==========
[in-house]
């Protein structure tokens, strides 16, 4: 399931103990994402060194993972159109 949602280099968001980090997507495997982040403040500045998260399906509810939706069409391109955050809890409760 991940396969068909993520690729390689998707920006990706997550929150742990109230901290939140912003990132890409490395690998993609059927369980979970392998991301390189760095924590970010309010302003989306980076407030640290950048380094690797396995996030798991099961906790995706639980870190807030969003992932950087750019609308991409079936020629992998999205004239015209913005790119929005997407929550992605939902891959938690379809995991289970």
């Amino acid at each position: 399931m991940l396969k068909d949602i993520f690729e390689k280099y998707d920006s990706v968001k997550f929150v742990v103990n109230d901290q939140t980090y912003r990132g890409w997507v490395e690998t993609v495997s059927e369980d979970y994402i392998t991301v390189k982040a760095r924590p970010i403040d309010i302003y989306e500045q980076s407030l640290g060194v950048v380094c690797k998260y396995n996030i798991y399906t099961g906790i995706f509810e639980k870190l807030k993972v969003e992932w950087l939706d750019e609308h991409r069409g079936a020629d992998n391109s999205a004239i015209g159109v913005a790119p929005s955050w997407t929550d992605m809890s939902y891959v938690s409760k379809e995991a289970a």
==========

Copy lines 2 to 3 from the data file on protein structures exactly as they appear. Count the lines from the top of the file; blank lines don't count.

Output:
């Protein structure tokens, strides 16, 4: 399931103990994402060194993972159109 949602280099968001980090997507495997982040403040500045998260399906509810939706069409391109955050809890409760 991940396969068909993520690729390689998707920006990706997550929150742990109230901290939140912003990132890409490395690998993609059927369980979970392998991301390189760095924590970010309010302003989306980076407030640290950048380094690797396995996030798991099961906790995706639980870190807030969003992932950087750019609308991409079936020629992998999205004239015209913005790119929005997407929550992605939902891959938690379809995991289970």
């Amino acid at each position: 399931m991940l396969k068909d949602i993520f690729e390689k280099y998707d920006s990706v968001k997550f929150v742990v103990n109230d901290q939140t980090y912003r990132g890409w997507v490395e690998t993609v495997s059927e369980d979970y994402i392998t991301v390189k982040a760095r924590p970010i403040d309010i302003y989306e500045q980076s407030l640290g060194v950048v380094c690797k998260y396995n996030i798991y399906t099961g906790i995706f509810e639980k870190l807030k993972v969003e992932w950087l939706d750019e609308h991409r069409g079936a020629d992998n391109s999205a004239i015209g159109v913005a790119p929005s955050w997407t929550d992605m809890s939902y891959v938690s409760k379809e995991a289970a």